I would lay down my life for these women.

 

 

Author Carol Schaefer Remembers the Publisher of Her Memoir “The Other Mother”

Carol Schaefer’s words:

Heartbroken over the sudden passing of Juris Jurjevics. He and Laura Hruska took a huge chance and published The Other Mother in 1991, having no idea then how many lives would be changed for the better from their decision. I met them both for the first time just before publication. Juris joined Laura and me for lunch and the first thing he said was, “You know, Carol, during one of your book signings, a nun with a walker is going to come out of the shadows.” He was so darn funny … and kind and brilliant. Juris also edited BJ Lifton’s book Lost and Found, when he was at Dial Press. So, he was a true friend to us all. It was my great fortune to work with two of the most remarkable people – both one of a kind.

Here is the write-up on SoHo Press’ website:

Remembering Juris Jurjevics

November 9, 2018

By: Bronwen Hruska

Bronwen Hruska is the Publisher of Soho Press, and the author of ACCELERATED.

 

Here’s Another Take on Pro-Life Anti-Abortion Pro-Adoption View

This is a blog post by Claudia from 2013, but it is still very relevant today – even more so because Pro-Life people seem to think that “saving a baby’s life” means adopting that baby out automatically. It doesn’t.

Adoption is NOT an Alternative to Abortion – For One Last Time – One Pregnancy; Two Different Decisions

Here are some quotes from this blog post:

 The whole idea of abortion does not belong in the adoption conversation. Let me repeat that; it is a separate conversation, a separate debate.

and

She is already, literally , bodily committed to having this baby, so maybe she thinks “adoption” because she is scared and wants to check adoption out. Unfortunately, once she contacts an adoption agency the chances that she will find emotional support to parent will disappear like a poof of smoke. Often she will then be bombarded with pro-adoption rhetoric that starts telling her, however subtle, that she is not worthy of being a mother, not good enough and that if she loves her baby enough, she will want her baby to have “better”. In essence, the MOTHER becomes the perceived threat to the child’s well being.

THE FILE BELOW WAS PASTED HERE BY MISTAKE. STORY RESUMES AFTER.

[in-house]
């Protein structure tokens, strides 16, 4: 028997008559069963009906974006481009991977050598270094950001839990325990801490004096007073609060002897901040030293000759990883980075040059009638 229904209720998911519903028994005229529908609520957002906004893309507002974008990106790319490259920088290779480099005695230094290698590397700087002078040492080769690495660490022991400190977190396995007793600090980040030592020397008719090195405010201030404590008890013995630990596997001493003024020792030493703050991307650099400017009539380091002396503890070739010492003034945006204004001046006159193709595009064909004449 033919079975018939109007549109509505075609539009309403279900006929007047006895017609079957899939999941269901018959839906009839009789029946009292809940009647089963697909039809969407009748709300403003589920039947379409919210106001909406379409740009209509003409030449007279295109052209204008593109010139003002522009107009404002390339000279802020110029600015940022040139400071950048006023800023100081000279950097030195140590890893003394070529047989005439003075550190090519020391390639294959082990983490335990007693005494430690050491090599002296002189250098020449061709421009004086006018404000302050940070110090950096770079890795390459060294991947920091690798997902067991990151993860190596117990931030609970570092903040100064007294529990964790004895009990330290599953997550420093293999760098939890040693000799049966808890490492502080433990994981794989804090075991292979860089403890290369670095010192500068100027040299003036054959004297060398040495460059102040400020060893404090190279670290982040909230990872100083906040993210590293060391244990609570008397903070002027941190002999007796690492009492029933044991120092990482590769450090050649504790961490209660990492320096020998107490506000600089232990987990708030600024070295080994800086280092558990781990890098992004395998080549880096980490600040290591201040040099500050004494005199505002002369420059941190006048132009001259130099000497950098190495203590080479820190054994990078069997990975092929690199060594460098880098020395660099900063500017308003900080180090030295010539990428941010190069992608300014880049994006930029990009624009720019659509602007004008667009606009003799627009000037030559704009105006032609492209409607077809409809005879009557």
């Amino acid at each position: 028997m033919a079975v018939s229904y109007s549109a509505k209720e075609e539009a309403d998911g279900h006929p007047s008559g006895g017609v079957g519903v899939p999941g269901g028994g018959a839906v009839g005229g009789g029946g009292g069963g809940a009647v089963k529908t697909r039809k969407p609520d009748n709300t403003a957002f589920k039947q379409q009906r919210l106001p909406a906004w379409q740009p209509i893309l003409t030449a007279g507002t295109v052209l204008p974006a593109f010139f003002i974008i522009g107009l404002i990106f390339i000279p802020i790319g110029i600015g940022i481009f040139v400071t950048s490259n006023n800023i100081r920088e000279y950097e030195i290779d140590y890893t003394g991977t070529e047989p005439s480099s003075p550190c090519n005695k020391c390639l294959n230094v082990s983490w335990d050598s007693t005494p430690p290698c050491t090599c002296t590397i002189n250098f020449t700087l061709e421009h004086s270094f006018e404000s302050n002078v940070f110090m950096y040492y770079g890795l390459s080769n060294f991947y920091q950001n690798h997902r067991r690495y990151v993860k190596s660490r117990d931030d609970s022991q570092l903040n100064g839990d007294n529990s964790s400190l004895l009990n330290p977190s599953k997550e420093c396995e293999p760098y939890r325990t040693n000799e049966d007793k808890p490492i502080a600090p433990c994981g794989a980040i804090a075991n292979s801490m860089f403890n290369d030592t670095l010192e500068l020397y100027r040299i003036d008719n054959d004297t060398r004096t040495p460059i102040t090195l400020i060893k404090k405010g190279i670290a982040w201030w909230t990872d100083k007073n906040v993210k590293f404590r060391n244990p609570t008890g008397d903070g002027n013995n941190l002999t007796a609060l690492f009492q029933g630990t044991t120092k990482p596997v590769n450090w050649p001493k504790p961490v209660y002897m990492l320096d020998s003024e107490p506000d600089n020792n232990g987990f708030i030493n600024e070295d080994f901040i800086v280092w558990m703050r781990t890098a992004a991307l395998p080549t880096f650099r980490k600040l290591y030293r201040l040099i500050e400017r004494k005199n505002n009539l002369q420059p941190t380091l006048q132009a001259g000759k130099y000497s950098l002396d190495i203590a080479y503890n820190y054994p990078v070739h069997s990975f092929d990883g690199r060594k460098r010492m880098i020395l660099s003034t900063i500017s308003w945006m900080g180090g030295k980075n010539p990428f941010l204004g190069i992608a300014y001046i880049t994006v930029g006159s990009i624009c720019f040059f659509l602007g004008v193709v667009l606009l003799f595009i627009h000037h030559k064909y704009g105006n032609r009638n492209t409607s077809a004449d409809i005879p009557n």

As I have said many times before, adoption presents itself as having many answers that face a woman with an unplanned pregnancy. They have carefully honed their marketing message and have it down pat. It’s just full of holes, but too many mother realize that when it is too late.

and

….adoption is NOT a reproductive choice; it s a PARENTING choice. A woman has already made the choice to reproduce. She is already a mother. She has had the baby. She is decide NOT to parent her child. THAT is adoption.

Please follow the above link to read the entire article.

From Adoptee Ferera Swan: On Adoptee Psychological and Physiological Trauma Caused by Adoption Separation

Quoting my new friend, Ferera Swan:

When discussing the fact that neurons are not only found in the brain but also the heart as well as every organ, the question of why so many adoptees actually suffer from ‘unexplained, random’ ailments and illnesses must be explored. Four different medical doctors and five therapists later, I had no answers for my personal experience until the trauma of relinquishment was delved into. Many don’t realize the magnitude of affects the removal of an infant from its mother has on an adoptee – and birth mother – for a lifetime not just psychologically, but physiologically.